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Ubisoft employees upset with lack of communication on misconduct reports

Multiple developers told Kotaku the publisher's maze-like complaint process lacks follow-up, transparency, and in many cases resolution

Despite assurances from Ubisoft that it has made major changes to its reporting processes after last year's wave of reports detailing sexual misconduct tolerated at the company, a number of former and current employees say the publisher is still not handling claims appropriately.

Kotaku today reported on stories from nine current or former Ubisoft employees who said the publisher still mishandles employee complaints.

One made a report through one of Ubisoft's multiple anonymous reporting systems, but said they never heard back about the case or were even asked questions about it.

One person said they had to repeatedly call and email the external firm Ubisoft hired to review employee complaints to get an answer, only to be told weeks later that they would not investigate the case, with no reason given.

Another tried reporting their case through multiple avenues only to be repeatedly told it would be investigated and pushed up the chain of command, but they never received actual updates about how their case was resolved.

"I suddenly began to understand the response some veteran Ubisoft devs gave me when I tried to recruit them to come forward [about similar issues]," they said. "It was always some variation of, 'Same thing happens every few years, I've reported X number of things, with witnesses and proof and either nothing was done or person X was promoted or moved.' It's sad, and if it's an intentional way of burying this stuff, it's working."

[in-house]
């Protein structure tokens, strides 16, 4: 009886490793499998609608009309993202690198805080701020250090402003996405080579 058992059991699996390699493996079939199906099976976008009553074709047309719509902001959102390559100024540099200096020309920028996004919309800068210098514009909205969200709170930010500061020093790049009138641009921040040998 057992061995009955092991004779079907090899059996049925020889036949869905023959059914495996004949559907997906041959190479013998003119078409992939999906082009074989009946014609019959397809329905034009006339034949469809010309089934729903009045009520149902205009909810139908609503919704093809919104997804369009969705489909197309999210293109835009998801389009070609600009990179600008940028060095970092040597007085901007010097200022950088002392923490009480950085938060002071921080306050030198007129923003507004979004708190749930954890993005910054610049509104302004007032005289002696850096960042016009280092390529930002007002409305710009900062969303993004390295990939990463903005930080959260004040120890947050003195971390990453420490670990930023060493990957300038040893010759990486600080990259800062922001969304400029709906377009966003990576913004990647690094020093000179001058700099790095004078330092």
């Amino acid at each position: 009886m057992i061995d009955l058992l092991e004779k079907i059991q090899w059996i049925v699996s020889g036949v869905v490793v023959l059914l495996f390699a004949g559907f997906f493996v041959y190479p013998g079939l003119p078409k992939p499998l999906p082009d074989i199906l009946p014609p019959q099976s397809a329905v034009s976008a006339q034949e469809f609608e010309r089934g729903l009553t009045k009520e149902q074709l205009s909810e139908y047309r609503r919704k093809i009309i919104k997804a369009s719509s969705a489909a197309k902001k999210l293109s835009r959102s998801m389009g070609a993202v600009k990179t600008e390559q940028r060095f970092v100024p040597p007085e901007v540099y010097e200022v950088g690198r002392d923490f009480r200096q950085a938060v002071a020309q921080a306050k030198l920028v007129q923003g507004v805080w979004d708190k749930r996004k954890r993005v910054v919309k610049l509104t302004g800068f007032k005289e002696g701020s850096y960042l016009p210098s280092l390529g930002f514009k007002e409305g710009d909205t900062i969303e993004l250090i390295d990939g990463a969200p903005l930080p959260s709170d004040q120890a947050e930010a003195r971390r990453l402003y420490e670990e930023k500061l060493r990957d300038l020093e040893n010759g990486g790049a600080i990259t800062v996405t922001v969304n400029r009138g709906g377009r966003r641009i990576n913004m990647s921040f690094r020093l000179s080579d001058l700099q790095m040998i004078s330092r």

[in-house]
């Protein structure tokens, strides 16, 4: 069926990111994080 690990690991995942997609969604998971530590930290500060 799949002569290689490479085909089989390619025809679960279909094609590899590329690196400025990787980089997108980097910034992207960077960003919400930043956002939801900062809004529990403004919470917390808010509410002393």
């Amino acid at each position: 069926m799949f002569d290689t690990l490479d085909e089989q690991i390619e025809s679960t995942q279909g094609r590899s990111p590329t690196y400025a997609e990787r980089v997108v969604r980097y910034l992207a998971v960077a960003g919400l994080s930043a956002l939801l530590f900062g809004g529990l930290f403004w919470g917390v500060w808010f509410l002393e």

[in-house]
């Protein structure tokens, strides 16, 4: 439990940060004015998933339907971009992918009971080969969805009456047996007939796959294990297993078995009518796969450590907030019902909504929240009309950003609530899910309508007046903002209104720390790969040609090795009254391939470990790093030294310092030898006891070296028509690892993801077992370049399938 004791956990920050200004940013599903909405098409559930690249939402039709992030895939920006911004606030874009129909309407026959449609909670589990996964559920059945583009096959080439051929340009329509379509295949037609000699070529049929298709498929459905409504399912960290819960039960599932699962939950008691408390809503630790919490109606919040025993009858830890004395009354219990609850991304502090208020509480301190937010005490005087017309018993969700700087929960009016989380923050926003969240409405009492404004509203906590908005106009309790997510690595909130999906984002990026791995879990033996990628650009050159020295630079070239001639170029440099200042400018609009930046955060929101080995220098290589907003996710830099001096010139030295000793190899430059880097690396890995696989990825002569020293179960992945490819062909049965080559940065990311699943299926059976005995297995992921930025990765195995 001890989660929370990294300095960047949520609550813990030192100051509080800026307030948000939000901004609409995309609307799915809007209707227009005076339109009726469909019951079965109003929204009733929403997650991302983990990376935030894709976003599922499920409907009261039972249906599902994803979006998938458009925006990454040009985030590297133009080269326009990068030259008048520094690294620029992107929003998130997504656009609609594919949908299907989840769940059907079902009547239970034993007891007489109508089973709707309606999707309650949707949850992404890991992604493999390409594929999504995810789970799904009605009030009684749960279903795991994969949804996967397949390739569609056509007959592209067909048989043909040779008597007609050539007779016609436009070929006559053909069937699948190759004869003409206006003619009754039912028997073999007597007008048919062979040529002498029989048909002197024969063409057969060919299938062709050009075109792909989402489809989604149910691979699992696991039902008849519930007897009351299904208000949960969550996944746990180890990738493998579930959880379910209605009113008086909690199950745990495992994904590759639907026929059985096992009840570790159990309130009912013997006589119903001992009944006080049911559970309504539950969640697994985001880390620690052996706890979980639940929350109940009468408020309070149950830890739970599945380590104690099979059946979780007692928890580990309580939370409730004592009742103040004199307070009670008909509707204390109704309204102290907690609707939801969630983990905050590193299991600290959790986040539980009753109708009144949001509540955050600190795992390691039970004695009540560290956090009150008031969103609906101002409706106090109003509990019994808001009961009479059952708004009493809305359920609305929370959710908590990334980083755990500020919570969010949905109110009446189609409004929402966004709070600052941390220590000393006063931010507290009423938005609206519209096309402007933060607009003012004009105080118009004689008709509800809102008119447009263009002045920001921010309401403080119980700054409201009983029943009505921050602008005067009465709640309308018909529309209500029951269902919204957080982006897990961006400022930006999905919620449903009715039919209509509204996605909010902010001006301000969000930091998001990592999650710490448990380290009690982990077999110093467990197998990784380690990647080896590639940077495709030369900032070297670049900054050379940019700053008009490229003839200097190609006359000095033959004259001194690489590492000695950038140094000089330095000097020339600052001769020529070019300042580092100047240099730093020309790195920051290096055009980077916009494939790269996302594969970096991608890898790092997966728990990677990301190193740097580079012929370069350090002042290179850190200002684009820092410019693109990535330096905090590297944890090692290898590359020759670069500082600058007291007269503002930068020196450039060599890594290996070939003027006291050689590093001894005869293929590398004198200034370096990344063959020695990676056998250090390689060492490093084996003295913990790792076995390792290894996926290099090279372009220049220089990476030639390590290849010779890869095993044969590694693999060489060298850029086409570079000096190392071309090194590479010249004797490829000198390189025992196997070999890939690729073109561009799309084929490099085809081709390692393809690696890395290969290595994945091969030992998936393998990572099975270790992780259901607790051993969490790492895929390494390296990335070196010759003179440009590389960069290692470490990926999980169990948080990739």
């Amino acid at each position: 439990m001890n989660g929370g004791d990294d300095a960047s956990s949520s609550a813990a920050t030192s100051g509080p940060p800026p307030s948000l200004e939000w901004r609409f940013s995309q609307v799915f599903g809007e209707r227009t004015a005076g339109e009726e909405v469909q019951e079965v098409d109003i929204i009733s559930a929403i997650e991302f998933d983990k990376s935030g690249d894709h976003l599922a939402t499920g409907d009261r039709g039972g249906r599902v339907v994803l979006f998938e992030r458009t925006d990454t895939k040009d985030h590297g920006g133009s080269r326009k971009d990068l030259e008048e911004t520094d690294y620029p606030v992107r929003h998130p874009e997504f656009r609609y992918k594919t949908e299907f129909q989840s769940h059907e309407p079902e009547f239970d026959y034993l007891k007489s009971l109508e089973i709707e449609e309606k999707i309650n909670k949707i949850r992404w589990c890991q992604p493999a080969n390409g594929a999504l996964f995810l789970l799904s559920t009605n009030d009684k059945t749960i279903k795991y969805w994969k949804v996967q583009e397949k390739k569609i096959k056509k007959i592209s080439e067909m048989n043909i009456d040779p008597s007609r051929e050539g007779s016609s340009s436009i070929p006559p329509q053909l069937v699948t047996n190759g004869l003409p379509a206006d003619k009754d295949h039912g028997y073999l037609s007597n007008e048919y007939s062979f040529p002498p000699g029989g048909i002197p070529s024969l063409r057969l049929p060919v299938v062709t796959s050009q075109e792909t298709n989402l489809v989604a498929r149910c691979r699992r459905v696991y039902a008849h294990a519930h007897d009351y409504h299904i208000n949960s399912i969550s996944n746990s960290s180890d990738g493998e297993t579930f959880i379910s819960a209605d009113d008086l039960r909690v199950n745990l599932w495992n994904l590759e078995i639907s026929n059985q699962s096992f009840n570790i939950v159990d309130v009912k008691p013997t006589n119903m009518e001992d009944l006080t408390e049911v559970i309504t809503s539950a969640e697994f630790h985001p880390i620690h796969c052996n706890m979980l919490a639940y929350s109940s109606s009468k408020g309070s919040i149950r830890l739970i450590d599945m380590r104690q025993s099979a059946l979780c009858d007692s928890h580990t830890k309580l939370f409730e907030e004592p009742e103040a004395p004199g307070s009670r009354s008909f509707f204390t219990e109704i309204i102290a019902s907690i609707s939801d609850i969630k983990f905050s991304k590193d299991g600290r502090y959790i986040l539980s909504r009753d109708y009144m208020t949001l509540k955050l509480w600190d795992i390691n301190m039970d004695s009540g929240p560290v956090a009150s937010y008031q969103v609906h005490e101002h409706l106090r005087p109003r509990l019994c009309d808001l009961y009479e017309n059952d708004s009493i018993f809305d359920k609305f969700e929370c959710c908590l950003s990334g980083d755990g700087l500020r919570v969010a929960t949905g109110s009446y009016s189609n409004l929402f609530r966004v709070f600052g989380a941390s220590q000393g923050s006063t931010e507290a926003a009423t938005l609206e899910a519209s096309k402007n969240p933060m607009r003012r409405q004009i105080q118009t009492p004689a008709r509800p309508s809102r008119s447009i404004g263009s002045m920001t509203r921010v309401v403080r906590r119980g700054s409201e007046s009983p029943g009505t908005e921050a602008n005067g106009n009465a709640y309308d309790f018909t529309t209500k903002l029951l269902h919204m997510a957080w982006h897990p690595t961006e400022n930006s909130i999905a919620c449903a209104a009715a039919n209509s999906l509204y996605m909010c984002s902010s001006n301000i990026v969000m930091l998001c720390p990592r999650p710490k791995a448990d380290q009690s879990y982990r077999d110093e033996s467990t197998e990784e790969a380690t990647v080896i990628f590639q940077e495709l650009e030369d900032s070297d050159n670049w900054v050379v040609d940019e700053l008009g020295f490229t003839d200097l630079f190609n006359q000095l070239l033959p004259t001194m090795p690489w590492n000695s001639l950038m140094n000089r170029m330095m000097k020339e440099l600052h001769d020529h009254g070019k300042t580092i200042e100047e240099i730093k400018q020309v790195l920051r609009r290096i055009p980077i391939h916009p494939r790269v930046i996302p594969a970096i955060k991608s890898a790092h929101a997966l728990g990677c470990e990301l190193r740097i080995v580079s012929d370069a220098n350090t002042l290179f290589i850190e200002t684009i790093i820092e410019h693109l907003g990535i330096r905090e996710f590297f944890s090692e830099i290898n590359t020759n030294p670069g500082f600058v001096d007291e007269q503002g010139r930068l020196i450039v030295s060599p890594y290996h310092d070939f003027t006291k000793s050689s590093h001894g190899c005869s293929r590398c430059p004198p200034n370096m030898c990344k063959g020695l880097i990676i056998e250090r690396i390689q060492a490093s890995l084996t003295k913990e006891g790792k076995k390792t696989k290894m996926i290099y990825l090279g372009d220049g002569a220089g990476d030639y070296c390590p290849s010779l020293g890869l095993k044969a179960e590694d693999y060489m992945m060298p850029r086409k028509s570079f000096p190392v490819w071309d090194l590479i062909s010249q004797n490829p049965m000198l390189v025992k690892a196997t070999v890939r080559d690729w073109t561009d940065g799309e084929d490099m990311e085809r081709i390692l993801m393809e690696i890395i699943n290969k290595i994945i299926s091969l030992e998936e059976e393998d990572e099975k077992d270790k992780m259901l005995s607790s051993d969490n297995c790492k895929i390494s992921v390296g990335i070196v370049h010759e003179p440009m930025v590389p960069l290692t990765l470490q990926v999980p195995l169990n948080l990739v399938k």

Regardless of employees' dissatisfaction with the reporting systems Ubisoft has set up, the publisher has told some of them it will not tolerate them going public with problems. The Kotaku report quotes an email sent to staff by Ubisoft Montreal director Christophe Derennes, who stepped into that role after its previous holder Ubisoft Canada CEO Yannis Mallat left the company in the wake of last year's scandals.

"As you know, your experiences and the information you have access to while working in the studio are privileged and cannot be shared outside of the studio," Derennes wrote.

"Obviously, this does not prevent journalists from trying to contact you. If that happens, we ask that you forward the request to our Media Relations Officer. It's the right thing to do, but it's also a commitment you made under the Code of Conduct, the Anti-Leak Policy and your employment contract."

An Ubisoft representative did not immediately reply to a request for comment.